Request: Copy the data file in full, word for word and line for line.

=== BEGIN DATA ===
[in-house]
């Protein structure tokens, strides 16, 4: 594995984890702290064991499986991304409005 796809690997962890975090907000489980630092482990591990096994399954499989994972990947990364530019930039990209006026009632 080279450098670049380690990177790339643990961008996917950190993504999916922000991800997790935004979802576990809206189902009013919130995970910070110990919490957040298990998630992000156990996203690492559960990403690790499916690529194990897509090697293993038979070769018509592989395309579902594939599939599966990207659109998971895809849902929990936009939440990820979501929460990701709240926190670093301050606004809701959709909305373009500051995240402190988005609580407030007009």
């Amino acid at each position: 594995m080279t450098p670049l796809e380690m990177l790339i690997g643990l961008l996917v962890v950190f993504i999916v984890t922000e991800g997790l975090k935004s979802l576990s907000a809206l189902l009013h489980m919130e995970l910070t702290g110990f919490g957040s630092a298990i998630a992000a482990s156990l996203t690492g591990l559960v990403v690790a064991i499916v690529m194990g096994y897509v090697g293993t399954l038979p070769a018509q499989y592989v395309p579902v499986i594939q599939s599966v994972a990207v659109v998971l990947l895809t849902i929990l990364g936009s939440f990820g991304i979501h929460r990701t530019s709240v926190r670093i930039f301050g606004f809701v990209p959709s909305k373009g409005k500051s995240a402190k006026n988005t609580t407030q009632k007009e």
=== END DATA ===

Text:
[in-house]
């Protein structure tokens, strides 16, 4: 594995984890702290064991499986991304409005 796809690997962890975090907000489980630092482990591990096994399954499989994972990947990364530019930039990209006026009632 080279450098670049380690990177790339643990961008996917950190993504999916922000991800997790935004979802576990809206189902009013919130995970910070110990919490957040298990998630992000156990996203690492559960990403690790499916690529194990897509090697293993038979070769018509592989395309579902594939599939599966990207659109998971895809849902929990936009939440990820979501929460990701709240926190670093301050606004809701959709909305373009500051995240402190988005609580407030007009």
């Amino acid at each position: 594995m080279t450098p670049l796809e380690m990177l790339i690997g643990l961008l996917v962890v950190f993504i999916v984890t922000e991800g997790l975090k935004s979802l576990s907000a809206l189902l009013h489980m919130e995970l910070t702290g110990f919490g957040s630092a298990i998630a992000a482990s156990l996203t690492g591990l559960v990403v690790a064991i499916v690529m194990g096994y897509v090697g293993t399954l038979p070769a018509q499989y592989v395309p579902v499986i594939q599939s599966v994972a990207v659109v998971l990947l895809t849902i929990l990364g936009s939440f990820g991304i979501h929460r990701t530019s709240v926190r670093i930039f301050g606004f809701v990209p959709s909305k373009g409005k500051s995240a402190k006026n988005t609580t407030q009632k007009e």